The Treaty on the Limitation of Underground Nuclear Weapon Tests, commonly known as the Threshold Test Ban Treaty (TTBT), is a bilateral agreement between the United States and Soviet Union (now Russia). Signed in 1974, the Treaty prohibits underground nuclear weapons tests greater than 150 kilotons, approximately 10 times larger than the bomb used against Hiroshima.
Prior to the treaty, there was no limit to the size of nuclear explosive tests. On March 1, 1954, the United States tested their most powerful nuclear weapon, called Castle Bravo, which had a yield of 15,000 kilotons (15 megatons). On October 31, 1961, the Soviet Union tested Tsar Bomba – the largest nuclear weapon ever detonated. It had a yield of approximately 50,000 kilotons (50 megatons), over 3,000 times more powerful than the bomb used against Hiroshima.
In 1963, the Limited Test Ban Treaty (LTBT) came into force, prohibiting all explosive testing everywhere, except for underground. It also contained language committing parties to work towards future arms control agreements. In the spring of 1974, the U.S. and Soviet Union agreed to work to pursue further restrictions on nuclear testing, and an agreement on a threshold ban was reached in July 1974. Before the treaty could be ratified, both countries had to agree on a verification system. The two countries collaborated on a set of experiments, known as the Joint Verification Experiments, which allowed nuclear experts to assess nuclear weapon yield measurement methods of the other country. The success of the Joint Verification Experiments led to the ratification of the TTBT on December 11, 1990.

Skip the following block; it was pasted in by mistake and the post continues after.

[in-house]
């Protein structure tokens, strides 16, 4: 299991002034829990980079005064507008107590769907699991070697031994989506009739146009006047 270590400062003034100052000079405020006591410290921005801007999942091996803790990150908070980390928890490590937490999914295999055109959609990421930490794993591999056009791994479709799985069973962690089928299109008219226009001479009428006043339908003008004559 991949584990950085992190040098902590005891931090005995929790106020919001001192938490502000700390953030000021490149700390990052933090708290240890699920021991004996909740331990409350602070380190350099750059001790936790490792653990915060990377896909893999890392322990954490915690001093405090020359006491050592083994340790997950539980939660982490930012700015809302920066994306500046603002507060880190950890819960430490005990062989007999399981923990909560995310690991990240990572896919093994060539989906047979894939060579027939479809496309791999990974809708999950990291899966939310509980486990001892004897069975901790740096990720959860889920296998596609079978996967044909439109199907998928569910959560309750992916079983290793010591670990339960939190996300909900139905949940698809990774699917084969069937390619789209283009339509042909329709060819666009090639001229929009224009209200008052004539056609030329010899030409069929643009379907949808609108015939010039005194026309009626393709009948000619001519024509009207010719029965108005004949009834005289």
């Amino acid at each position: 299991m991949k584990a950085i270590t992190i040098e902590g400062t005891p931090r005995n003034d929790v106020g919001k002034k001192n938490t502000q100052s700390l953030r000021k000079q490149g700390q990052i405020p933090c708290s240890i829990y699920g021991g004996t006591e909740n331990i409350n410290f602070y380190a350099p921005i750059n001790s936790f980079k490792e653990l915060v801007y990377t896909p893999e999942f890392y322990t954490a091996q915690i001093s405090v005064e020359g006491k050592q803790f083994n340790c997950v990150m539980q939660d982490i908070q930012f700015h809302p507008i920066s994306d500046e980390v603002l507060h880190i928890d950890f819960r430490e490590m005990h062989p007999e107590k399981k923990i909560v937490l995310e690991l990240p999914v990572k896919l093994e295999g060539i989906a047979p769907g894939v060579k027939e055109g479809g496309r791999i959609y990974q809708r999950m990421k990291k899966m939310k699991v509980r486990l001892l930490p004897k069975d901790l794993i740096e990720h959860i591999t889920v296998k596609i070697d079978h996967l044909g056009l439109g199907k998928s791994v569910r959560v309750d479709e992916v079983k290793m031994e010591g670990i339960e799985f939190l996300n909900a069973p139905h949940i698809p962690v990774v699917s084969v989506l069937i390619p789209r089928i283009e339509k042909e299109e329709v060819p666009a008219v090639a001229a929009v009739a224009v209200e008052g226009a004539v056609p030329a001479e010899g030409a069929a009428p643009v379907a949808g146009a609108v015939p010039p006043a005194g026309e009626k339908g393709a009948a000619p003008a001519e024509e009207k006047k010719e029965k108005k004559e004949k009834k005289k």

Why the Treaty Matters
The Threshold Test Ban Treaty restricts the explosive force of nuclear warheads and bombs that could be tested in the United States and Russia, further laying the groundwork for the negotiation of the Comprehensive Nuclear-Test-Ban Treaty (CTBT). It was also the first time that the United States and Soviet Union agreed to share nuclear testing program data with each other.
The verification protocol for the treaty includes using national technical means of verification and mutually exchanging the data.
- Seismic monitoring: for all tests having a planned yield exceeding 50 kilotons.
- Hydrodynamic yield measurement method: for all tests having a planned yield exceeding 50 kilotons.
- Geographical data: sharing of test boundaries and geological conditions of the testing areas, to better understand the seismic data.
- On-site inspections: for all planned tests exceeding 35 kilotons.
Sources: US State Department, Verification of Arms Reductions: Nuclear, Conventional and Chemical by Jürgen Altmann and Joseph Rotblat